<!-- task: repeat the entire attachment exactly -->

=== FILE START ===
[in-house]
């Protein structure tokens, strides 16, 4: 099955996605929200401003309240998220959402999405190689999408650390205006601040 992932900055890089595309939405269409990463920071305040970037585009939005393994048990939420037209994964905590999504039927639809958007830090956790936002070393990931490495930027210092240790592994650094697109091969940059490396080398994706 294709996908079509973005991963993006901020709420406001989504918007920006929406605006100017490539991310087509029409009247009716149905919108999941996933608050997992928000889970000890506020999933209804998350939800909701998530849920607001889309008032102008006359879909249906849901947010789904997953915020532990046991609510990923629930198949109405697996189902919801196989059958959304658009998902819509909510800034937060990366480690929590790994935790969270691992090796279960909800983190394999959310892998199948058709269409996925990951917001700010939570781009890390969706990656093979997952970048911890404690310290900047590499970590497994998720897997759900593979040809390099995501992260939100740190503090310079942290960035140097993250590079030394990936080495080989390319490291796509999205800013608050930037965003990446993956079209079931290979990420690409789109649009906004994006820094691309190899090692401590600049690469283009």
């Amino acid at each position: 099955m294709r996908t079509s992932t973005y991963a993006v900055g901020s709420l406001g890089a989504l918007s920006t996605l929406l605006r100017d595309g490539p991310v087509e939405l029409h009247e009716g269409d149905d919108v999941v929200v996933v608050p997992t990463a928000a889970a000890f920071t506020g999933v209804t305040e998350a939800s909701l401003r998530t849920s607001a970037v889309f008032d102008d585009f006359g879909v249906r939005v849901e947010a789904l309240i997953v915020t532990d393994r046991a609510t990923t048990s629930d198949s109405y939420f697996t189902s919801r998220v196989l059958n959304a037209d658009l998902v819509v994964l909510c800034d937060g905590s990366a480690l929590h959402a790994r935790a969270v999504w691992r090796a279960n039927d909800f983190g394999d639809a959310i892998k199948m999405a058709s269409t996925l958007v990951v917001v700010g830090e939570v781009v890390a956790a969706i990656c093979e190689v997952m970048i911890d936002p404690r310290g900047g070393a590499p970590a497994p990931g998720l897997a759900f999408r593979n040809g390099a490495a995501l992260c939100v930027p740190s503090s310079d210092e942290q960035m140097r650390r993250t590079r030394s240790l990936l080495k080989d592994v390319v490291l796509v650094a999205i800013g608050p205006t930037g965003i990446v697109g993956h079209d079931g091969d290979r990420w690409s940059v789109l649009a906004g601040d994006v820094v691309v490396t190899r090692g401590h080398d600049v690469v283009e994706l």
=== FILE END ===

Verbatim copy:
[in-house]
């Protein structure tokens, strides 16, 4: 099955996605929200401003309240998220959402999405190689999408650390205006601040 992932900055890089595309939405269409990463920071305040970037585009939005393994048990939420037209994964905590999504039927639809958007830090956790936002070393990931490495930027210092240790592994650094697109091969940059490396080398994706 294709996908079509973005991963993006901020709420406001989504918007920006929406605006100017490539991310087509029409009247009716149905919108999941996933608050997992928000889970000890506020999933209804998350939800909701998530849920607001889309008032102008006359879909249906849901947010789904997953915020532990046991609510990923629930198949109405697996189902919801196989059958959304658009998902819509909510800034937060990366480690929590790994935790969270691992090796279960909800983190394999959310892998199948058709269409996925990951917001700010939570781009890390969706990656093979997952970048911890404690310290900047590499970590497994998720897997759900593979040809390099995501992260939100740190503090310079942290960035140097993250590079030394990936080495080989390319490291796509999205800013608050930037965003990446993956079209079931290979990420690409789109649009906004994006820094691309190899090692401590600049690469283009």
């Amino acid at each position: 099955m294709r996908t079509s992932t973005y991963a993006v900055g901020s709420l406001g890089a989504l918007s920006t996605l929406l605006r100017d595309g490539p991310v087509e939405l029409h009247e009716g269409d149905d919108v999941v929200v996933v608050p997992t990463a928000a889970a000890f920071t506020g999933v209804t305040e998350a939800s909701l401003r998530t849920s607001a970037v889309f008032d102008d585009f006359g879909v249906r939005v849901e947010a789904l309240i997953v915020t532990d393994r046991a609510t990923t048990s629930d198949s109405y939420f697996t189902s919801r998220v196989l059958n959304a037209d658009l998902v819509v994964l909510c800034d937060g905590s990366a480690l929590h959402a790994r935790a969270v999504w691992r090796a279960n039927d909800f983190g394999d639809a959310i892998k199948m999405a058709s269409t996925l958007v990951v917001v700010g830090e939570v781009v890390a956790a969706i990656c093979e190689v997952m970048i911890d936002p404690r310290g900047g070393a590499p970590a497994p990931g998720l897997a759900f999408r593979n040809g390099a490495a995501l992260c939100v930027p740190s503090s310079d210092e942290q960035m140097r650390r993250t590079r030394s240790l990936l080495k080989d592994v390319v490291l796509v650094a999205i800013g608050p205006t930037g965003i990446v697109g993956h079209d079931g091969d290979r990420w690409s940059v789109l649009a906004g601040d994006v820094v691309v490396t190899r090692g401590h080398d600049v690469v283009e994706l």